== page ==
One of the key ingredients to UO was the fact that it felt uncharted. To begin it was a land to be explored. You could discover some novel trick or even an innocent exploit (such as "see-sawing" your stats once capped to gain faster) and feel like a king. Of course this was hardly the point to the game, finding bugs, but somehow it was all just part of the game to discuss such naughty secrets. In reality none of them really did that much to aid you if you were a player aiming for max stats, and more often than not the people spreading the rumours of hidden tricks were as guilty to being gullible as you were for believing them! It was all just part of the UO experience.

With the more modern MMORPGs there is a polished feel. I am not suggesting this is a bad thing, it's a must! The point I am making is just that UO was around in that time when games were still relatively primitive mediums of technology and where titles were cutting edge it was okay for them to cut that edge via a bumpy ride.

What separated UO from any other in it's field was the way you could portray a specific type of character. As has already been stated clothing etc played a big part in this but there were also yet more simple features that added to the ability. One of these and perhaps the most unique was the way you could type your characters very own profile on a scroll that any other player could access by inspecting your "paper doll" - see image to left. Many players simply used this as a means to advertise items for sale but even this had a neat, heart warming, feel about it. Other players used the scroll to promote websites, political movements, and their music tastes. Some of us even typed a quick bio of our beloved char!

Guilds grew in numbers and players became well known local identities. In the early years Origin even used to employ people to professionally roleplay certain key characters in the UO Universe. Lord British, the king of the lands, could often be seen walking around newly founded player-run castles surrounded by armour clad guards. As well as this there were also in-game helpers who wore unique coloured robes and could often be seen walking around towns ready to help you with any game (and sometimes non-game!) query. I remember fondly first experiencing the help of a GM (Game Master) who helped me overcome a strange bug. I also digged the first time a game seer (a volunteer player helper) watched me kill my first zombie whilst healing from afar.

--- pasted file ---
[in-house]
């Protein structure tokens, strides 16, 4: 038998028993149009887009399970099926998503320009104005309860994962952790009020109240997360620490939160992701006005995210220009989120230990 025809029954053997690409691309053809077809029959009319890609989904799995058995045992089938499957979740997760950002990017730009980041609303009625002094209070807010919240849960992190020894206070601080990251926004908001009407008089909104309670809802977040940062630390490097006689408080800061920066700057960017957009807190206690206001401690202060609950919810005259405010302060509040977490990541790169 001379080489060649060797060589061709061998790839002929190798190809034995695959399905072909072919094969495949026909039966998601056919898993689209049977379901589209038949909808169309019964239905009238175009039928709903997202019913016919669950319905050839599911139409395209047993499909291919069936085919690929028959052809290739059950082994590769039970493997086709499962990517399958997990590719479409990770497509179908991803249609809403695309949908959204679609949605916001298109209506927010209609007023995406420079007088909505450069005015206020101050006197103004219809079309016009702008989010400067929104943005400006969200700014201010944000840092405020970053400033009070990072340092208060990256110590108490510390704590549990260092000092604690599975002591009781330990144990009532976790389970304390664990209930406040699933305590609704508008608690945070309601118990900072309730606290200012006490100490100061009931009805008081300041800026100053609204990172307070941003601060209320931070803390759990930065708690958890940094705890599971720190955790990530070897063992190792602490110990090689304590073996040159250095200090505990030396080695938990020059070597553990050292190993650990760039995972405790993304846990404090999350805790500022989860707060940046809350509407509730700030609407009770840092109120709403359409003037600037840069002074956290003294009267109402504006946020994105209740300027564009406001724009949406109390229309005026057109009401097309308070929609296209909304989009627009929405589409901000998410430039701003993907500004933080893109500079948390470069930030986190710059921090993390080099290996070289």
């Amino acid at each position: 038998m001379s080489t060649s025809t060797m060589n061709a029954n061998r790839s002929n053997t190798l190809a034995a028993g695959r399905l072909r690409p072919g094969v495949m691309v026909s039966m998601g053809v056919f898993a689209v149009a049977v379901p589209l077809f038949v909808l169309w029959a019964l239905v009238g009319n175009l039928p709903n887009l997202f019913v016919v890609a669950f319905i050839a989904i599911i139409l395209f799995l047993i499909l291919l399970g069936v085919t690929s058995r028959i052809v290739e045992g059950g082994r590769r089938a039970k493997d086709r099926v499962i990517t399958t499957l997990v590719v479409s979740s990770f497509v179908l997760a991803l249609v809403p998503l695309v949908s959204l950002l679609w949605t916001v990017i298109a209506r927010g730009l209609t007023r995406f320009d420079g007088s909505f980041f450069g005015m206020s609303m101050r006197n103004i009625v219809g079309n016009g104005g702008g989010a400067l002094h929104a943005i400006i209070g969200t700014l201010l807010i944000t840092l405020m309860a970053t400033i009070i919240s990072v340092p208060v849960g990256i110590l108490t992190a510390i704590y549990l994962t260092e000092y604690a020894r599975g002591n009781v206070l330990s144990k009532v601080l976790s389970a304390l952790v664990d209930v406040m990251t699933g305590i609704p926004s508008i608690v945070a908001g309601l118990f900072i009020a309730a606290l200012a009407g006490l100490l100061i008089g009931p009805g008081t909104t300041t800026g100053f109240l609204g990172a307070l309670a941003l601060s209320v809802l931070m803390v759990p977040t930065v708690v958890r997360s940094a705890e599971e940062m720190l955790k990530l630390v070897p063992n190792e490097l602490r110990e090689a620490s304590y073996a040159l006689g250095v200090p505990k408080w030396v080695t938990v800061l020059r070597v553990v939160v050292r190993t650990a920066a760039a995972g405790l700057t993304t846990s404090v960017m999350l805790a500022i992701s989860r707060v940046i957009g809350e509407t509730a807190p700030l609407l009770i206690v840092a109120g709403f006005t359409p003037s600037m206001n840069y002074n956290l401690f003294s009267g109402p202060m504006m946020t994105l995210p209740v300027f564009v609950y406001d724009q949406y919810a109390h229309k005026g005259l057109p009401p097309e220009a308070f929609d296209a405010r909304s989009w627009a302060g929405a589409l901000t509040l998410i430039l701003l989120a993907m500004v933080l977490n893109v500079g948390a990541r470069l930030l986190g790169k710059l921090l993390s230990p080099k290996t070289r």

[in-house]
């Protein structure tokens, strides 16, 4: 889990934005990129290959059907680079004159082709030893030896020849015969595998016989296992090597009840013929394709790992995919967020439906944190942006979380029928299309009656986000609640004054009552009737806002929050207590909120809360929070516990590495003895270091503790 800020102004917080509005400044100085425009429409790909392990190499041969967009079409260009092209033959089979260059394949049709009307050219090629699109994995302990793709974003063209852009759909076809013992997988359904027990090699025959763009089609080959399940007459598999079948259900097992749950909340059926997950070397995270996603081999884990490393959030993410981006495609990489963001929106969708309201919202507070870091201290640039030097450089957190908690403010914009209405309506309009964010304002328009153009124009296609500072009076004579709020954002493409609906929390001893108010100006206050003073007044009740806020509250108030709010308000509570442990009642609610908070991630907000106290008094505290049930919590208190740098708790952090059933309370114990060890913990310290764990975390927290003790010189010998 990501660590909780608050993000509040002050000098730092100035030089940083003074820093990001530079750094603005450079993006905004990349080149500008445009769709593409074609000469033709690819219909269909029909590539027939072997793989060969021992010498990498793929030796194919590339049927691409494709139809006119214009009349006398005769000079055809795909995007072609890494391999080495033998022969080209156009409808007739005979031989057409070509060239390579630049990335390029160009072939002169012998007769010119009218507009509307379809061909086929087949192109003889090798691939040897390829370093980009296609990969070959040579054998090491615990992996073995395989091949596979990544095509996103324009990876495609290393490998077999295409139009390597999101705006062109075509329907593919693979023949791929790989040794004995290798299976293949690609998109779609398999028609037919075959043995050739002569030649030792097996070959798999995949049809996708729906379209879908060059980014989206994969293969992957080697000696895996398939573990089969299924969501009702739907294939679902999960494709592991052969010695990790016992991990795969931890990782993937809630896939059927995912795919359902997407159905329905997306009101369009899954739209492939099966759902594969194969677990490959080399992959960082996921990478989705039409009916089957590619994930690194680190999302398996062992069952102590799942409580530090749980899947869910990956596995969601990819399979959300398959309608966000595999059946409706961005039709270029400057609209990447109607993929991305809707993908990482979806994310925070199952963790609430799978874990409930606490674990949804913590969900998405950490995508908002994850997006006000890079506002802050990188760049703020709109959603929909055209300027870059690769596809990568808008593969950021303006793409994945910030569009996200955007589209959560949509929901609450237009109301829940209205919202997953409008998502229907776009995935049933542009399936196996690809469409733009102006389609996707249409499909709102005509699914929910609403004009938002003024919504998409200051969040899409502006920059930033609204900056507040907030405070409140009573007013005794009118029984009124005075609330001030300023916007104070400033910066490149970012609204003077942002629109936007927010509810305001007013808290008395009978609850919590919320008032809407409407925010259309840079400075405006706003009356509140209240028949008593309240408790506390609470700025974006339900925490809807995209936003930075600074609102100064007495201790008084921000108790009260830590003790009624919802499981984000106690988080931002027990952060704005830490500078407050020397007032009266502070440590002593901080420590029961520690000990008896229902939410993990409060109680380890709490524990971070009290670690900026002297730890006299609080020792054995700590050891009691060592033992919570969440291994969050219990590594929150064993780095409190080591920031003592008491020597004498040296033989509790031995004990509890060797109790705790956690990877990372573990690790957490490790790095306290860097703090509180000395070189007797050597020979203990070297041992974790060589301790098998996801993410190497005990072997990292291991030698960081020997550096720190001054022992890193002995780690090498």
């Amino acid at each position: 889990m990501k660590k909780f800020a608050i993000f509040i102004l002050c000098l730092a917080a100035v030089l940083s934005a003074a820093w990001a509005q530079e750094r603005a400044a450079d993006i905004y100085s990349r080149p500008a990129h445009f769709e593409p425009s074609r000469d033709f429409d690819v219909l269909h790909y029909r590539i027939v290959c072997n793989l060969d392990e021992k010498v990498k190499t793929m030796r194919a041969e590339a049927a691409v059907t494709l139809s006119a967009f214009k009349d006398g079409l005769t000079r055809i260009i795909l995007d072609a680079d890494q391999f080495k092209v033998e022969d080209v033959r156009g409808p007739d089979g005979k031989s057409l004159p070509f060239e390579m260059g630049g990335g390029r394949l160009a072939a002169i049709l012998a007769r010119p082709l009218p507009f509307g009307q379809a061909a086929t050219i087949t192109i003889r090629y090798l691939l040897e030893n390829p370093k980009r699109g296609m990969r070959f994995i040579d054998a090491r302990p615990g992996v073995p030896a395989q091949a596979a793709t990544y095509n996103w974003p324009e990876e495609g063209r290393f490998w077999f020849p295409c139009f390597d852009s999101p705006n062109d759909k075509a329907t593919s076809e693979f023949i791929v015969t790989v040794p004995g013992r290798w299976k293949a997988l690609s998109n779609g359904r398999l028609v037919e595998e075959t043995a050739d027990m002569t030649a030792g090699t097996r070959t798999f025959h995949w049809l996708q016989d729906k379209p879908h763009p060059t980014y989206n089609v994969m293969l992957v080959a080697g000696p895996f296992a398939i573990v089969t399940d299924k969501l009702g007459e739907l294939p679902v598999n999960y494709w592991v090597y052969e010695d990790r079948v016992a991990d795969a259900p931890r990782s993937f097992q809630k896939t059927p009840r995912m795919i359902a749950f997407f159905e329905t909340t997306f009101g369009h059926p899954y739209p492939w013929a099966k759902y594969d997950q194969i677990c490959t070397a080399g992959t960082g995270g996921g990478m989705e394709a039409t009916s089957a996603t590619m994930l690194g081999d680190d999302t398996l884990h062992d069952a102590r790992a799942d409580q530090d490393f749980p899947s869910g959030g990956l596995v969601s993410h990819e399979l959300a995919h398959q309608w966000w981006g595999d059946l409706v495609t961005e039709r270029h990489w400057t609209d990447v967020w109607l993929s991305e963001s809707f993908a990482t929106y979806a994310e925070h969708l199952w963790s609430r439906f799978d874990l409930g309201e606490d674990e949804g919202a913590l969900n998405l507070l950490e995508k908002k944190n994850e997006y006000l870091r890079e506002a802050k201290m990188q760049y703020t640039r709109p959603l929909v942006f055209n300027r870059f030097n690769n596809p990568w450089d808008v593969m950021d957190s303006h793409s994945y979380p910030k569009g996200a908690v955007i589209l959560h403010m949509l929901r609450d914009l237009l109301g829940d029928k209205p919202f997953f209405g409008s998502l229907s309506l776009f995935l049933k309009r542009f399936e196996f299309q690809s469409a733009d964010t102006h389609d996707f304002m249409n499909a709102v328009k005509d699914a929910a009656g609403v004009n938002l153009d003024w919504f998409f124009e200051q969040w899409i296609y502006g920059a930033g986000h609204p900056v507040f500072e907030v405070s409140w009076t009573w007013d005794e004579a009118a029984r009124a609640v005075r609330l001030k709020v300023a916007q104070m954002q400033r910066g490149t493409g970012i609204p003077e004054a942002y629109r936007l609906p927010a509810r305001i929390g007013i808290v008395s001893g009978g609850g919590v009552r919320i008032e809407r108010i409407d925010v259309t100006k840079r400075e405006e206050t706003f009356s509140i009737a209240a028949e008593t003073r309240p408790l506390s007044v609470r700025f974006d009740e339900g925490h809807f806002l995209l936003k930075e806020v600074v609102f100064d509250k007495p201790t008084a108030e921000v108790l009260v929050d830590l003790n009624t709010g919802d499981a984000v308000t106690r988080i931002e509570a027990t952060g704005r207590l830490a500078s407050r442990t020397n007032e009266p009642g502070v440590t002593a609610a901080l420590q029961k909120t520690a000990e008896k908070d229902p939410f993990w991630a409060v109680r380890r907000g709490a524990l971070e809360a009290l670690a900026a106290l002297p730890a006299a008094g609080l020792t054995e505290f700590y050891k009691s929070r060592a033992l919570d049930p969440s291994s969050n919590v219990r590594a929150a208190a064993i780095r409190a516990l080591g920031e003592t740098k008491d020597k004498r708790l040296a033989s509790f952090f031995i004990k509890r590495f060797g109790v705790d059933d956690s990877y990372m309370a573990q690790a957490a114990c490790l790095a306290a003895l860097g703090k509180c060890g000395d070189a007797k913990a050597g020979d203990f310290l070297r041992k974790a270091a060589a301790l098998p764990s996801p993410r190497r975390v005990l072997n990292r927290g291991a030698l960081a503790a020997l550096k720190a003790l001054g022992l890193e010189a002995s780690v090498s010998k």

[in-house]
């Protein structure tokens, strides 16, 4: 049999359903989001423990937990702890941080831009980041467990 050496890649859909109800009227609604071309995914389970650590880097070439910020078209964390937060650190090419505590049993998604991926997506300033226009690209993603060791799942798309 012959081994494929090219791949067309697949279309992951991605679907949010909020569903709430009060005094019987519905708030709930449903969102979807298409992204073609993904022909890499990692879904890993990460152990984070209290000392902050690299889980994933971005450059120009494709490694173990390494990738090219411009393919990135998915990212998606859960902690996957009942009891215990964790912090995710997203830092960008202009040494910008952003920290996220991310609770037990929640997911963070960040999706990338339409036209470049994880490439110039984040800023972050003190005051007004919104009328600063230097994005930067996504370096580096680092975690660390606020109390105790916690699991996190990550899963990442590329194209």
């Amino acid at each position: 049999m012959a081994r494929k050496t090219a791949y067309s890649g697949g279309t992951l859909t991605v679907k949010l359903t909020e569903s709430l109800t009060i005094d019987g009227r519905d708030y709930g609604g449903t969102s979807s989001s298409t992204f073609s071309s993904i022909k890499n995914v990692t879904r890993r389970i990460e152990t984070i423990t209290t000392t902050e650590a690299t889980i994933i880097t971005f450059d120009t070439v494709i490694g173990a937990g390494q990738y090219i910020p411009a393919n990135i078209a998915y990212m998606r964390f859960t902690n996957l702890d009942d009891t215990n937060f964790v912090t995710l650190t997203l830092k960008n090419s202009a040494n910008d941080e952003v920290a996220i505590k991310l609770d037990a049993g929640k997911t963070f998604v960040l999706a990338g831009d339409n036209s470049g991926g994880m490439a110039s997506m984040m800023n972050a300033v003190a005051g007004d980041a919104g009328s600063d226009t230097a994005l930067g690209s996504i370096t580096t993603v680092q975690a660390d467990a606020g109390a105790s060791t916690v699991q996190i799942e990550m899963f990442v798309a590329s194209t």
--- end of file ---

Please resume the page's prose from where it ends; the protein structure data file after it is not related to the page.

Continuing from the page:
It was always going to be a feeling that would ultimately fade. The fix became weaker the more you played until you lost the need to play. UOs limits became more and more apparent as the progression of computer games took more and more momentum. Once EA took over in 2003 due to Origin's financial problems it felt like UO had died. GMs were less "happy to help", seers were no more, and the sweet little non-polished aspects were soon given a shiny gloss.

You may notice I have talked about UO through this in the past tense. It's because of this fact. To me, and vast amounts of former original players, the glory days of this legendary title came and went. It had a good streak of limelight and great amount of love but the world evolved. Nowadays UO is only half as inhabited as it once was, with once busy player hot spots now dormant rest stops for "AFKers". The monthly charges seemed less and less worth the cost of admission as newer, more breathtaking, rivals entered the fray. But even with this thought in mind many, including myself, still hold that this is the best MMORPG of all time. To the Everquest school of gamers this claim would hold little ground, the fact is it's a taste thing and a gaming preference. UO was for the extroverts... the others for the introverts maybe? Whatever way you call it UO was the alternative game, the hidden hit, and still remains to this very day the Grandfather of the online RPG world.